Seares: Survivor de la Cerna ‘in hiding.’ Danger doesn’t cease after attack.

News sense

THE headline to the story in SunStar’s Page 2 of Sept. 4 sounded odd at first reading: “Police looking for de la Cerna.”

The day before, this banner headline for the paper’s top story: “Bullet Dodger: Lawyer survives ambush.”

Lawyer Inocencio de la Cerna Jr. was the target and victim who had escaped death in the hands of armed murderers. They ambushed him in the car he was driving Monday (Sept. 2) through the gate of Cebu City’s “Hall of Justice” at Qimonada I.T. Center at north reclamation area. At a stoplight junction as he fled, he went out of the car and fired back, sending away the would-be killers.

Police should be looking for his attackers, not the person they fired at and would’ve killed the lawyer except that they fired at least 11 shots at him and de la Cerna was unbelievably lucky.

One needed to read the first two paragraphs of the news to find out why police were looking for the lawyer: De la Cerna had to answer more questions to help identify the shooters. And he had “hurriedly left” after the shooting and could no longer be reached.

Post-attack safety

It is not only killers who would flee after an assassination attempt. The victim who just had a close brush with death would hide too. The trauma would have a sort of after-shocks; the fear during the assault would come back rushing to overwhelm the victim. That’s at least what psychologists say in books and films.

Surviving one incident in these dangerous times wouldn’t assure safety forever. Some targets who were not eliminated in the first attempt were hounded until they were killed or just disappeared from this face of the earth.

De la Cerna might want to assess and plan how to respond to the crisis, particularly his safety and that of his family.

Fugitive’s life

A stark example of uncertainty and fear of the survivor in such public, very open armed assaults is the case of retired police general Vicente Loot, who when he was still mayor of Daanbantayan, Cebu, on May 13, 2018, was fired at by gunmen at the town’s port. He and his family escaped death but four other people – two drivers, his grandchildren’s nanny, and a porter – were injured.

Since then, Loot clearly no longer led a normal life. He had skipped reporting to the town hall until the elections when he no longer ran for public office. He hasn’t been seen in public since then.

His fate is that of a fugitive, not a fugitive of law since a person wanted by the law could surrender to the judicial process. Loot is not charged before prosecutors or the court. A presidential curse on him and his alleged drug trafficking apparently inflicts more fear and doubt than a court warrant.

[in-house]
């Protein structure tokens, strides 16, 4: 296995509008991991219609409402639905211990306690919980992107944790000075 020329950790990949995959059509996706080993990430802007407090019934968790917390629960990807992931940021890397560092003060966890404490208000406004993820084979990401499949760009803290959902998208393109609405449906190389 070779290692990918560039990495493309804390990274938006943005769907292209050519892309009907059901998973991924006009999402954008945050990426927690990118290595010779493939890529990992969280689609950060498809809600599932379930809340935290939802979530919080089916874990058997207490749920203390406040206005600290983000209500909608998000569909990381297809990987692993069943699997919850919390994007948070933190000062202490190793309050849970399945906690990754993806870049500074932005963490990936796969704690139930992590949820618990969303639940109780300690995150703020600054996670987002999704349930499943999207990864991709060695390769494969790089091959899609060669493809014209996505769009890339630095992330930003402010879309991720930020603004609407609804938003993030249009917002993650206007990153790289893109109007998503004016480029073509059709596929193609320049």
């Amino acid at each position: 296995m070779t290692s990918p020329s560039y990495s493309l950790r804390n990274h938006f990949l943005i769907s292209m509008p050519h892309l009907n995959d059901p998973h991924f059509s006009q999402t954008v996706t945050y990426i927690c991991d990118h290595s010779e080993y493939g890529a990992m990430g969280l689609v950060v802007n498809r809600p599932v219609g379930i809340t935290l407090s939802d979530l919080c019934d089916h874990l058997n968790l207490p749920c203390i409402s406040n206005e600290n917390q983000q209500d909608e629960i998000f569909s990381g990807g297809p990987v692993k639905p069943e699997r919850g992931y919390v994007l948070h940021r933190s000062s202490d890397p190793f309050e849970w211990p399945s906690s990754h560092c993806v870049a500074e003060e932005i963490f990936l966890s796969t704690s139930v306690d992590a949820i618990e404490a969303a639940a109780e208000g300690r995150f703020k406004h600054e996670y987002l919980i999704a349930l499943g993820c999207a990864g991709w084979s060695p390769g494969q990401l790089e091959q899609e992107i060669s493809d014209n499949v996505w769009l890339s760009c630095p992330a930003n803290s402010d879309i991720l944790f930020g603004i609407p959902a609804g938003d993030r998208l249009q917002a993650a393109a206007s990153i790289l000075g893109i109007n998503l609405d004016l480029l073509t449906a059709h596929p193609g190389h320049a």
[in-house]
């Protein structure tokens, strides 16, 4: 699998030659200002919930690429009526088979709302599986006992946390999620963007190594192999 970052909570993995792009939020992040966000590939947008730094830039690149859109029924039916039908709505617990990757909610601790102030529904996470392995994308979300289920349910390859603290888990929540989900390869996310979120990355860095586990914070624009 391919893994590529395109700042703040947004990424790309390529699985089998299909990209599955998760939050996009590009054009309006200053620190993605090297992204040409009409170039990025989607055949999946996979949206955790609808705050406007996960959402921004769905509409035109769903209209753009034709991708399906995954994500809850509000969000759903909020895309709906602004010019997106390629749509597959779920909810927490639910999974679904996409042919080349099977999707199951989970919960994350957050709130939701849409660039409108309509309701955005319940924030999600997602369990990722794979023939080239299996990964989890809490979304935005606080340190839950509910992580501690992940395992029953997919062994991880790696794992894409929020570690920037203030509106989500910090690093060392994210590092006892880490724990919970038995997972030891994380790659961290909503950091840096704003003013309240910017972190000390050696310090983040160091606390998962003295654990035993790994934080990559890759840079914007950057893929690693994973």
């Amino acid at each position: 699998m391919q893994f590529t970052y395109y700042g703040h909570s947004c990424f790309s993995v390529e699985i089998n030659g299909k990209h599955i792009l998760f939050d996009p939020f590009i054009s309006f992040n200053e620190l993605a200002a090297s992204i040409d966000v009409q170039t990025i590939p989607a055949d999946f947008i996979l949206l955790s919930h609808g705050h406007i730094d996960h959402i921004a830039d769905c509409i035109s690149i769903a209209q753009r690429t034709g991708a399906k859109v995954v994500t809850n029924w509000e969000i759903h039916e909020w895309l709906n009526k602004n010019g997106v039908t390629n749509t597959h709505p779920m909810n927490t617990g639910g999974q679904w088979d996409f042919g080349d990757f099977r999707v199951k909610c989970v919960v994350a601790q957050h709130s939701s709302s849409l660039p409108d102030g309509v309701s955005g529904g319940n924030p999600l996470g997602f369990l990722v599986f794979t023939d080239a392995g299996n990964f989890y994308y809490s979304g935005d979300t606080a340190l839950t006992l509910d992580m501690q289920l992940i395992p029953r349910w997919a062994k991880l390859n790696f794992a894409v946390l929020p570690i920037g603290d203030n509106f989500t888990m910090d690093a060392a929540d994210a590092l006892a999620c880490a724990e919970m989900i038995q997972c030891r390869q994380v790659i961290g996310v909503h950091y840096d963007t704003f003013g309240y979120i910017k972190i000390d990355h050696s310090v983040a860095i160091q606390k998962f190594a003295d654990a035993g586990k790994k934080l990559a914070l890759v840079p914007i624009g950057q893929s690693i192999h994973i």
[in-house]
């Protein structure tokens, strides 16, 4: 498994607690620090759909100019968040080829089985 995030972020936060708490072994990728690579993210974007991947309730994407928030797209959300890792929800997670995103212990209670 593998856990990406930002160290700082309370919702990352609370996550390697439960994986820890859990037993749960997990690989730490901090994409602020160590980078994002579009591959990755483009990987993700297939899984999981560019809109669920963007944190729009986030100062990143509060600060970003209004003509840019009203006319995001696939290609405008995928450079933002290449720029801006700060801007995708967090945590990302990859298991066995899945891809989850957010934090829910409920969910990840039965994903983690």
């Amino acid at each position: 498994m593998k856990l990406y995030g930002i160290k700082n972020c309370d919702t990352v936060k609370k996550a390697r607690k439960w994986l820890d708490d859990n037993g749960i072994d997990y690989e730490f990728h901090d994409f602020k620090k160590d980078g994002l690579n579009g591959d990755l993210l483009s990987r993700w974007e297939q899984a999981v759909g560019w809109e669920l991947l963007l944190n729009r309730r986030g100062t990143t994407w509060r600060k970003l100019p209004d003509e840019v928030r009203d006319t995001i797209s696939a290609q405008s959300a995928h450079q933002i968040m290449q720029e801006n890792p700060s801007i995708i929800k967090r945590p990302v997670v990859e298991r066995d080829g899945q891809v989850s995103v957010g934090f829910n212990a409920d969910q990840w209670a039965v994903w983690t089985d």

Who’s the enemy?

De la Cerna’s plight is different from Loot’s, who was repeatedly named by the president as drug coddler and merchant.

The lawyer handles high-profile and controversial cases but he is not publicly linked to illegal drugs: what people read about was (a) his “brief” lawyering for former Medellin, Cebu mayor Ricardo Ramirez who was tagged a drug personality by the police and killed by unidentified men (more than 40!) in a Bogo-Medellin hospital where he was detained by police, and (b) defending two cops who were tagged drug protectors.

De la Cerna has been identified with state forces too. He helped CIDG in prosecuting its cases; at one time held office in the police investigation and detection group’s headquarters. And he defended the Highway Patrol Group and its men on charges of murdering lawyer Noel Archival and two others in a highway ambush in Dalaguete, Cebu.

There are also other cases such as the Boniel murder in Bohol and the P3.5 billion stocks swindling charge where he could’ve have angered some people.

Who wanted de la Cerna silenced forever as a lawyer?

Colorful lives

With the colorful life of many lawyer victims in Cebu--notably Noel Archival and Mary Ann Castro–-police investigators have an abundant supply of theories to poke into. And in cases of persons linked to illegal drugs, police intervention, as dramatized by former mayor Tomas Osmeña’s allegation during his term, is in the list of probable motives.

Which focuses on the dilemma of the target of assassination these days: A victim or target wouldn’t know where the attack would come from and where to seek protection and refuge.

This must distress the police too: A situation where victims of armed assault do not want, or are reluctant, to talk about who would do them harm.


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